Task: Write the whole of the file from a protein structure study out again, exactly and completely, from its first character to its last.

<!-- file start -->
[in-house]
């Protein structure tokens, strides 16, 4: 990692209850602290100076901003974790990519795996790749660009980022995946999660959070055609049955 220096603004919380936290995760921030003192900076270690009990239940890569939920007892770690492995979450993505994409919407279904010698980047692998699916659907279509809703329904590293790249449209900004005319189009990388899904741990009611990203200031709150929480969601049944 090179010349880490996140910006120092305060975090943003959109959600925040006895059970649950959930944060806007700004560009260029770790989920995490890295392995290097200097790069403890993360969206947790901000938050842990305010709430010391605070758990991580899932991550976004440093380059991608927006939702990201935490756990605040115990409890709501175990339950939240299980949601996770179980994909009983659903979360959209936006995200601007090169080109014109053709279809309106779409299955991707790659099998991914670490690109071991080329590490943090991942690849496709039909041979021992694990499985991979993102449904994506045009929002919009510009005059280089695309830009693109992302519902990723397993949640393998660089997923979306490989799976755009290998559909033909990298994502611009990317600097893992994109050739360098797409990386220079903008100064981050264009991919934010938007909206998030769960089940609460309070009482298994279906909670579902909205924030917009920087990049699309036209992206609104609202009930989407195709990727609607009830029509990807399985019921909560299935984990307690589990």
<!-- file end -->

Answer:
[in-house]
């Protein structure tokens, strides 16, 4: 990692209850602290100076901003974790990519795996790749660009980022995946999660959070055609049955 220096603004919380936290995760921030003192900076270690009990239940890569939920007892770690492995979450993505994409919407279904010698980047692998699916659907279509809703329904590293790249449209900004005319189009990388899904741990009611990203200031709150929480969601049944 090179010349880490996140910006120092305060975090943003959109959600925040006895059970649950959930944060806007700004560009260029770790989920995490890295392995290097200097790069403890993360969206947790901000938050842990305010709430010391605070758990991580899932991550976004440093380059991608927006939702990201935490756990605040115990409890709501175990339950939240299980949601996770179980994909009983659903979360959209936006995200601007090169080109014109053709279809309106779409299955991707790659099998991914670490690109071991080329590490943090991942690849496709039909041979021992694990499985991979993102449904994506045009929002919009510009005059280089695309830009693109992302519902990723397993949640393998660089997923979306490989799976755009290998559909033909990298994502611009990317600097893992994109050739360098797409990386220079903008100064981050264009991919934010938007909206998030769960089940609460309070009482298994279906909670579902909205924030917009920087990049699309036209992206609104609202009930989407195709990727609607009830029509990807399985019921909560299935984990307690589990």